Of course, it turns out that that kid isn’t a kid at all — he’s one of those shape-shifting Durlans we met back in Green Lantern Corps 21. It’s a deliciously nonsensical twist, but it suggests that the Lanterns may have a much bigger villain to worry about than stray rings.
Actually, Hal’s mission to hunt down all non-green ringslingers may ultimately weaken the universe’s defenses against whatever it is the Durlan’s have planned — a fascinating parallel to anti-gun-control messaging. If the populace isn’t well armed, how can they hope to fend off attacks from criminals? Of course, the GLC will still have guns, but that leads to concerns about abusing that power. Those concerns become ever more valid in the face of Hal’s might-makes-right approach to remaking the universe in his image. Perhaps these planets need a means of protecting themselves from tyranny, after all.
In making the rings dangerous weapons and copious users of finite resources, Venditti has fused the seemingly unrelated subjects of gun control and responsible energy use. Indeed, he zeroes right in on their similarities by creating a faction of Lanterns to act as conscientious objectors. Of course, they don’t seem to object to the idea of using force to get their way. Hannu et al. are carted to Dekann, where they engage in hand-to-hand combat in the name of imposing order. They object to using emotional energy personally, but seem to have no trouble supporting its users in a gratuitous battle (that ultimately may have used more energy than Nol-Anj ever would have in her entire life). I would have liked to see an advocate of non-violence (or at least more of a struggle winning over Vath), but I can understand why one wouldn’t exist within the corps.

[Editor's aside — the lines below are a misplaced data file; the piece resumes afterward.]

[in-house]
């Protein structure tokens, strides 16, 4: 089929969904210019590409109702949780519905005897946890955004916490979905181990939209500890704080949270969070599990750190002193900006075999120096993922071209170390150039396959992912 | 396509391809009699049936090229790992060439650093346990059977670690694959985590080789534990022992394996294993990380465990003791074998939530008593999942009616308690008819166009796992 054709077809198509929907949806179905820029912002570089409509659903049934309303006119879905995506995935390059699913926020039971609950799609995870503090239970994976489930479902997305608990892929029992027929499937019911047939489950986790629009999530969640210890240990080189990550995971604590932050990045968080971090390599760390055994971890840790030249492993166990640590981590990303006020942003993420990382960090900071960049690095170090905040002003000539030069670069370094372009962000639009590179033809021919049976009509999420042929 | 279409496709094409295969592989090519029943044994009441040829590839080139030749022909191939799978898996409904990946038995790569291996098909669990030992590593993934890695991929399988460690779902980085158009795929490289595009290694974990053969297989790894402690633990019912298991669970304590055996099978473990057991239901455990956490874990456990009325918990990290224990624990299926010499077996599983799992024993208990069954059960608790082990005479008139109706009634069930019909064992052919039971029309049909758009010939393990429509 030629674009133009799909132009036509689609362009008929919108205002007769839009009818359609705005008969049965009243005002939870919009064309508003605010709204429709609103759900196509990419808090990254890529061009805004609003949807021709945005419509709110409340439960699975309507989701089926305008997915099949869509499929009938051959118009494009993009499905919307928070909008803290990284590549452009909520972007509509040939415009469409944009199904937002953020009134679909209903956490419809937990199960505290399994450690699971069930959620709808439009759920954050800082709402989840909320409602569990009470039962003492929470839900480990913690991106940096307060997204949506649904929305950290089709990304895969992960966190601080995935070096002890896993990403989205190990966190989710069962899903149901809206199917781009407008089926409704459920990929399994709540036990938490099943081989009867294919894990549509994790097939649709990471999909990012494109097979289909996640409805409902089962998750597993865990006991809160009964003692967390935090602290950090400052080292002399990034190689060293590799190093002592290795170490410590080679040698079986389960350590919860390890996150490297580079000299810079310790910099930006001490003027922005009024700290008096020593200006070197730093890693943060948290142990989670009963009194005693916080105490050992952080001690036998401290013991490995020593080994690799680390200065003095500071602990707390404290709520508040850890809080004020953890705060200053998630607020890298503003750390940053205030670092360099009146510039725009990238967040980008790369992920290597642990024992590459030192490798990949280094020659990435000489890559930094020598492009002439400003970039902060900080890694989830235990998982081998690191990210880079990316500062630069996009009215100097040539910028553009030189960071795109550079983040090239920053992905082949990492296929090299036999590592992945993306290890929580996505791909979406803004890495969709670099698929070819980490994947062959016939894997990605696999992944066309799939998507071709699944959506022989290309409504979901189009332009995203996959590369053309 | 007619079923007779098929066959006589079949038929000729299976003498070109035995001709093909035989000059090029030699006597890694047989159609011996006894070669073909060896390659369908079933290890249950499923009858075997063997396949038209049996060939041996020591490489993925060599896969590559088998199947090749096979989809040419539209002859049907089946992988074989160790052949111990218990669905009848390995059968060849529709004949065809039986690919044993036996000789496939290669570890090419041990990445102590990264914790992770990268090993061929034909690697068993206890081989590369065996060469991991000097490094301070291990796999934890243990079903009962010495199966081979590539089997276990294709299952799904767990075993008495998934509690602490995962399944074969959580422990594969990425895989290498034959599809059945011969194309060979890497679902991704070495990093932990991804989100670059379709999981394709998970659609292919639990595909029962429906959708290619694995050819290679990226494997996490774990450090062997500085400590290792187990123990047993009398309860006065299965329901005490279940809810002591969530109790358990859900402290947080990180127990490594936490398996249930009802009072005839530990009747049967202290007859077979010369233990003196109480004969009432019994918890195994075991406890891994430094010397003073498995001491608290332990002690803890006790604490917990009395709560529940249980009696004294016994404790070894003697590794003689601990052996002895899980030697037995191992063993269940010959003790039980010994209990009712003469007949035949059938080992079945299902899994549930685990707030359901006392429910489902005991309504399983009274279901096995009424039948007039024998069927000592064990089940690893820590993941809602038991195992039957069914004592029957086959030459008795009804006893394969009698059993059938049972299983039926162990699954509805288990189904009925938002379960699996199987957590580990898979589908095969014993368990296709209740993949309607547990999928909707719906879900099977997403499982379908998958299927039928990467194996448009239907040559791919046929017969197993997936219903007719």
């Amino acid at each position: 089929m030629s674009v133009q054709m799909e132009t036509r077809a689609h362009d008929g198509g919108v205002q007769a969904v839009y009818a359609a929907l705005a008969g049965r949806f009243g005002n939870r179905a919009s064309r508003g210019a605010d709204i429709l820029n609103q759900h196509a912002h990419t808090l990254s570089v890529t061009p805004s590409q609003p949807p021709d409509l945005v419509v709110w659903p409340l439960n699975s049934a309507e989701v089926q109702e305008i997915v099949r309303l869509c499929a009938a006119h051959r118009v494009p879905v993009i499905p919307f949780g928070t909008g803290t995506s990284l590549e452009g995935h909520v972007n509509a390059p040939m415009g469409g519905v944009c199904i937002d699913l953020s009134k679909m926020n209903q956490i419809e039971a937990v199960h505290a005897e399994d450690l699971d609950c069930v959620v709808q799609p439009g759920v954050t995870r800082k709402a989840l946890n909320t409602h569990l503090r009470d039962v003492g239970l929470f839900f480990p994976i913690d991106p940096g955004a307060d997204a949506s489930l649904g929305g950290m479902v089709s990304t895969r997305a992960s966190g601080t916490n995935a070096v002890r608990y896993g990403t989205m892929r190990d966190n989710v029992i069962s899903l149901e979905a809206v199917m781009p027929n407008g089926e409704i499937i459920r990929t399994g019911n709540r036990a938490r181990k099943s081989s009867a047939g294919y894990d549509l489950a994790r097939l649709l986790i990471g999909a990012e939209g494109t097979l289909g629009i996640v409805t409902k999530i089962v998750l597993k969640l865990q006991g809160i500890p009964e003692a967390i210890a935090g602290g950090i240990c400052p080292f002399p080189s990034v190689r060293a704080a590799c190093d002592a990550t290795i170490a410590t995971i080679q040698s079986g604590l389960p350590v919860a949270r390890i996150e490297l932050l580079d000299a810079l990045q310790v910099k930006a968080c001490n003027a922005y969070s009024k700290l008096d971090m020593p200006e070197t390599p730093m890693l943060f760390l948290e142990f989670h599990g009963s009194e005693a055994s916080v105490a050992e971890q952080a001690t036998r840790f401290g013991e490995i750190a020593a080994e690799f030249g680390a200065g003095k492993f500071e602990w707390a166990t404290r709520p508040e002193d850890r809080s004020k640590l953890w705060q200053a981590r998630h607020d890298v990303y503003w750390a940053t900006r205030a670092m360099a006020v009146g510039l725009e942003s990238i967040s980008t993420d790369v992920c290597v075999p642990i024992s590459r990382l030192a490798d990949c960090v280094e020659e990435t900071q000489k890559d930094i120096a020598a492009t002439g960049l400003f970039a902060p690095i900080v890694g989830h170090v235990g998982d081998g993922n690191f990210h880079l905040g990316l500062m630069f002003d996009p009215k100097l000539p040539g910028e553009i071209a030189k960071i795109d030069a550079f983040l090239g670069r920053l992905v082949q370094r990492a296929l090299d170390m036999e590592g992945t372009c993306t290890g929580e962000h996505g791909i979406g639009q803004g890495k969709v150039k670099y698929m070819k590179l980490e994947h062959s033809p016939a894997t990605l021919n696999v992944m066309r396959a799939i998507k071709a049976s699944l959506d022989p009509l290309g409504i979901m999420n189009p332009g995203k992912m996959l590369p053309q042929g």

Wow. There’s a lot to unpack from this issue, and Venditti seems content to let most of it marinate in the gray area. For me, the loss of clear cut right and wrong is one of the most refreshing changes from the Third Army/First Lantern arcs. Of course, with all of the parallels flying around, the subtext runs the risk of spinning out of control. We haven’t seen that happen yet, but I’m not sure I’ve gotten my head around all of the ideas introduced here. What do you think, Mik? Are you enjoying all of the ambiguity here, or would you have liked a little more defined morality?